It’s that time of year again: this past Saturday was the State Competition for SkillsUSA. For those of you who don’t know, Skills “empowers its members to become world-class workers, leaders and responsible American citizens. SkillsUSA improves the quality of our nation’s future skilled workforce through the development of Framework skills that include personal, workplace and technical skills grounded in academics.”
Last week in our nation’s capital, chapter staff and contractor members from all over the country met to discuss current legislature in a multitude of arenas. Some topics were promoting things that will help all of the skilled trades, some topics were to oppose institutions that hurt the merit shop philosophy, and some discussion involved gratitude for our representatives standing up for what we believe in as an industry. But at the end of the day, everyone (especially your Assistant Executive Director), walked away with a much greater understanding of what is going on in the Capitol Building, and what that means for our members.
This week, Sherri and I (Executive and Assistant Executive Directors) hit the road to meet with one of Central IN IEC’s Industry Partners, ALLIED Wholesale Electrical Supply.
“What will it take for you to walk away from this conference thinking that it was a good investment of your time and resources?” Lowell asked me. Lowell was going to be our facilitator the next day, and was getting a feel for the people in the room and what they were looking for.
I pondered for a second. We were sitting in the lobby of the hotel: the reception had long since finished, but many of us were still mingling and chatting. “I would think this was a good investment if….” I said slowly, trying to gather my thoughts into one all-encompassing statement. “If I walked away knowing how to show more value to our current contractors, and could use that strategy to show prospects why they should be a member of Independent Electrical Contractors.”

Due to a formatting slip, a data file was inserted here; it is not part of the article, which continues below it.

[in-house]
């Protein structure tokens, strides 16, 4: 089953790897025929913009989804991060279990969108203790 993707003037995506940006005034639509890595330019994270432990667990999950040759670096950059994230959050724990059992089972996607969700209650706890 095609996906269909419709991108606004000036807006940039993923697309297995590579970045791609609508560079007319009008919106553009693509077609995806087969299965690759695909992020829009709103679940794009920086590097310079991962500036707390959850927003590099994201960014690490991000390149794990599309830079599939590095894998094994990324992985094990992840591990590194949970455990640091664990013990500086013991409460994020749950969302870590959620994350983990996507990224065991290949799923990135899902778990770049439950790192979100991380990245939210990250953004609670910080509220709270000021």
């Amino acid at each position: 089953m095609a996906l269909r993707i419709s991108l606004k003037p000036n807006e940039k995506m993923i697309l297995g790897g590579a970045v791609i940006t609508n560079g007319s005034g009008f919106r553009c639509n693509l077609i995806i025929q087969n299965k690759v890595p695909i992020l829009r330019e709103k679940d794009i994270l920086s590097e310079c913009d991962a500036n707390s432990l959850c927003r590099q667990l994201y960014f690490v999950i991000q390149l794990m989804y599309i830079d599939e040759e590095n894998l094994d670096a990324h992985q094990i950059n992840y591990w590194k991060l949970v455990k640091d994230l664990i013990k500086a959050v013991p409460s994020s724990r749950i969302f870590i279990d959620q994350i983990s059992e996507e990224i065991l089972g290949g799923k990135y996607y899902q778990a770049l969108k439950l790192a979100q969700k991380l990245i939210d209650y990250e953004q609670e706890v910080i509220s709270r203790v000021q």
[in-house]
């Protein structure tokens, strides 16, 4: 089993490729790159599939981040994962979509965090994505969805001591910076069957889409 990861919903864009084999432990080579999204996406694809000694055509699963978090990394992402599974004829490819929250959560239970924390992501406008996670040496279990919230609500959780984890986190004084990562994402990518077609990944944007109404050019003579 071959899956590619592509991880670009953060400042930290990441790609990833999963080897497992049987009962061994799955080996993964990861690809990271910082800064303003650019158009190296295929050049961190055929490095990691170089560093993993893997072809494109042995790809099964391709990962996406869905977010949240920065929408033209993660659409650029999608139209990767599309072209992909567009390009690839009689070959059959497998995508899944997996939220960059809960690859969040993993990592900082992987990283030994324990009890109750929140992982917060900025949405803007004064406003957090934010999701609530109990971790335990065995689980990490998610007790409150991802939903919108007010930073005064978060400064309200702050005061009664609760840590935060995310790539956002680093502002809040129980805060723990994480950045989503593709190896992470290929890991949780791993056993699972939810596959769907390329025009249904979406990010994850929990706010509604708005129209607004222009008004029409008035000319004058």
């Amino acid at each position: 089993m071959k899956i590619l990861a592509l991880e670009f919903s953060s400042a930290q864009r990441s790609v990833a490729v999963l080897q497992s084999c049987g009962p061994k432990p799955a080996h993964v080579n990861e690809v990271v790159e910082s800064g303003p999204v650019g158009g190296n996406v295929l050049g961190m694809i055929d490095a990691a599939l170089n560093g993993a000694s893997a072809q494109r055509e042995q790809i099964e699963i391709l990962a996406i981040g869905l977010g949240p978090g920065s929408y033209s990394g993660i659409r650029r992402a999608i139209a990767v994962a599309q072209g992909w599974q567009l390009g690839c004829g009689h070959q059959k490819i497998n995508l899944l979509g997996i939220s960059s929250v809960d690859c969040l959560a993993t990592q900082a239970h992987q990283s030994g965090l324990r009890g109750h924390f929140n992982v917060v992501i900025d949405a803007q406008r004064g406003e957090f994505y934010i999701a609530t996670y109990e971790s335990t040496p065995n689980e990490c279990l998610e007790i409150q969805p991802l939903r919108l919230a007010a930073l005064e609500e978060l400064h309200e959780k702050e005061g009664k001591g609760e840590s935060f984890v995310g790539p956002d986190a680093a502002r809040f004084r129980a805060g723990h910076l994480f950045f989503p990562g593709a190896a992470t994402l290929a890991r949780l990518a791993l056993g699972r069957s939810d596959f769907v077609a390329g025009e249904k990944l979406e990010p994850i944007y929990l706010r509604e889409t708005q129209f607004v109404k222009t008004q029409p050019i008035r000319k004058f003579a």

Lowell may have asked me that question for his own purposes, but I didn’t realize until that moment that I needed to be asked why I was there. What was I looking for? What was I hoping to accomplish. Being asked that question gave me the opportunity to reflect and set an intention for the next two days.
At Independent Electrical Contractors, Inc. – IEC ‘s Membership Summit, we talked about the importance of our members – no matter their size, when they were established, or where they’re from.
Because we know that our members are what makes us great.
Helene Wood Webster of IEC Texas Gulf Coast demonstrated this by presenting our brand new chapter, IEC Big Bend, travel expenses for this conference, so they have the opportunity to learn and grow to make their chapter the best it can be.
Not only are we learning to create and offer value for our contractor members, but we’re always learning ways to help out our chapter members as well.
Central Indiana IEC hosted matches for a day to learn about trade apprenticeships. Assistant Executive, Devin Noyes, lead a discussion with Bigs and Littles about what apprenticeships are, and how they are a viable option for a rewarding, life-long career.